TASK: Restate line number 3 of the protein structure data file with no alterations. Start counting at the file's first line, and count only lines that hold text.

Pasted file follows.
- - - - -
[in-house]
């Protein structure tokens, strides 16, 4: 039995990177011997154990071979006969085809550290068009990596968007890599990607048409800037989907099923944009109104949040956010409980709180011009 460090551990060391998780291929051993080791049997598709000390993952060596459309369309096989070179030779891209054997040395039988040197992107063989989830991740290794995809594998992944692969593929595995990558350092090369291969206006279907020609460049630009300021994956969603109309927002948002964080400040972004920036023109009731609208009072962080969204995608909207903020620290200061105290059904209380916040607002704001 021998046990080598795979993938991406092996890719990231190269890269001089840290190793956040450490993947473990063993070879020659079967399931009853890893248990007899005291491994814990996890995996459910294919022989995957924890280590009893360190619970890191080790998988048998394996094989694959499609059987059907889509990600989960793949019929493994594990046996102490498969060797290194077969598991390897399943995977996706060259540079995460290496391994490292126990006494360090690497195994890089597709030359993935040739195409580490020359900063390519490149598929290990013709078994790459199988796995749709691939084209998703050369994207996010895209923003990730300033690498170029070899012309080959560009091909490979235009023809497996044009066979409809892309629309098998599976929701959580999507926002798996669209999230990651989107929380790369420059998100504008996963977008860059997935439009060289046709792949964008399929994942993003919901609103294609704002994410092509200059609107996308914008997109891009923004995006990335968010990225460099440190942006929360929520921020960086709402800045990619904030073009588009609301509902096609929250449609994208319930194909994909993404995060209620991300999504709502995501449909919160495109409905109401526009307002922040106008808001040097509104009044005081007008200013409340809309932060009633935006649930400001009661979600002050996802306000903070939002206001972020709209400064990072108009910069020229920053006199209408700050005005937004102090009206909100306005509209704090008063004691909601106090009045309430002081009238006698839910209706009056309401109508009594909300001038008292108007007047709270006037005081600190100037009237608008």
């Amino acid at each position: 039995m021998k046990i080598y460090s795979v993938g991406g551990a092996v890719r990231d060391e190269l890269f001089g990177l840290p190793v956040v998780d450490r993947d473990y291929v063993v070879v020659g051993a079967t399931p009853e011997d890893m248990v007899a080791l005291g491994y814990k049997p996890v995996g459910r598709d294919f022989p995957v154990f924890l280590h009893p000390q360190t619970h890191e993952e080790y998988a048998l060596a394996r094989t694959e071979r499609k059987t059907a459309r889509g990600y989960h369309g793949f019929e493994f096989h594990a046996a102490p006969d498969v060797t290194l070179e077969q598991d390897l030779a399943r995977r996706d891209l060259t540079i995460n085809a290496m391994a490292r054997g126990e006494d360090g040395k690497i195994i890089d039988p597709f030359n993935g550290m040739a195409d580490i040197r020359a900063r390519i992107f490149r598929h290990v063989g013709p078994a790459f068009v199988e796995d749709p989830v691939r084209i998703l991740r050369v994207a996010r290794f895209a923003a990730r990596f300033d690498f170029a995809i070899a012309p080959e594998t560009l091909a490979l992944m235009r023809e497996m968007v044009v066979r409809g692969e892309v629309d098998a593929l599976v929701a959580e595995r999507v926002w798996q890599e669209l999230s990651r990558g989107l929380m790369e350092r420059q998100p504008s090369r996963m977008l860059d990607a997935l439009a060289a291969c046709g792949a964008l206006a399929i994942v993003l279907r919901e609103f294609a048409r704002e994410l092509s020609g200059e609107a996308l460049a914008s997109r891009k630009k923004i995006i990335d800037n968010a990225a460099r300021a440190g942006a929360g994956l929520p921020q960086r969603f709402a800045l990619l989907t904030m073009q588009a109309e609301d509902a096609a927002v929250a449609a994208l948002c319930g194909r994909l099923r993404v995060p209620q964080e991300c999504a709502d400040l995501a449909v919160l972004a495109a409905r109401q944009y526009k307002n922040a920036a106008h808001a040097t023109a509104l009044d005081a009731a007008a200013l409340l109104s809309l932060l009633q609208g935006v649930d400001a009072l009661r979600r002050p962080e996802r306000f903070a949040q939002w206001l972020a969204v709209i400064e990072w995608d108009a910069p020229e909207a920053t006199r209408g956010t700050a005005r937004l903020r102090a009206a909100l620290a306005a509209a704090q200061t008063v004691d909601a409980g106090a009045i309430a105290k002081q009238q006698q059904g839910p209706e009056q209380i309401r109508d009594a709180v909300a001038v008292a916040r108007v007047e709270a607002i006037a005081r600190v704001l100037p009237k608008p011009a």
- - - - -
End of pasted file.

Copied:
């Amino acid at each position: 039995m021998k046990i080598y460090s795979v993938g991406g551990a092996v890719r990231d060391e190269l890269f001089g990177l840290p190793v956040v998780d450490r993947d473990y291929v063993v070879v020659g051993a079967t399931p009853e011997d890893m248990v007899a080791l005291g491994y814990k049997p996890v995996g459910r598709d294919f022989p995957v154990f924890l280590h009893p000390q360190t619970h890191e993952e080790y998988a048998l060596a394996r094989t694959e071979r499609k059987t059907a459309r889509g990600y989960h369309g793949f019929e493994f096989h594990a046996a102490p006969d498969v060797t290194l070179e077969q598991d390897l030779a399943r995977r996706d891209l060259t540079i995460n085809a290496m391994a490292r054997g126990e006494d360090g040395k690497i195994i890089d039988p597709f030359n993935g550290m040739a195409d580490i040197r020359a900063r390519i992107f490149r598929h290990v063989g013709p078994a790459f068009v199988e796995d749709p989830v691939r084209i998703l991740r050369v994207a996010r290794f895209a923003a990730r990596f300033d690498f170029a995809i070899a012309p080959e594998t560009l091909a490979l992944m235009r023809e497996m968007v044009v066979r409809g692969e892309v629309d098998a593929l599976v929701a959580e595995r999507v926002w798996q890599e669209l999230s990651r990558g989107l929380m790369e350092r420059q998100p504008s090369r996963m977008l860059d990607a997935l439009a060289a291969c046709g792949a964008l206006a399929i994942v993003l279907r919901e609103f294609a048409r704002e994410l092509s020609g200059e609107a996308l460049a914008s997109r891009k630009k923004i995006i990335d800037n968010a990225a460099r300021a440190g942006a929360g994956l929520p921020q960086r969603f709402a800045l990619l989907t904030m073009q588009a109309e609301d509902a096609a927002v929250a449609a994208l948002c319930g194909r994909l099923r993404v995060p209620q964080e991300c999504a709502d400040l995501a449909v919160l972004a495109a409905r109401q944009y526009k307002n922040a920036a106008h808001a040097t023109a509104l009044d005081a009731a007008a200013l409340l109104s809309l932060l009633q609208g935006v649930d400001a009072l009661r979600r002050p962080e996802r306000f903070a949040q939002w206001l972020a969204v709209i400064e990072w995608d108009a910069p020229e909207a920053t006199r209408g956010t700050a005005r937004l903020r102090a009206a909100l620290a306005a509209a704090q200061t008063v004691d909601a409980g106090a009045i309430a105290k002081q009238q006698q059904g839910p209706e009056q209380i309401r109508d009594a709180v909300a001038v008292a916040r108007v007047e709270a607002i006037a005081r600190v704001l100037p009237k608008p011009a």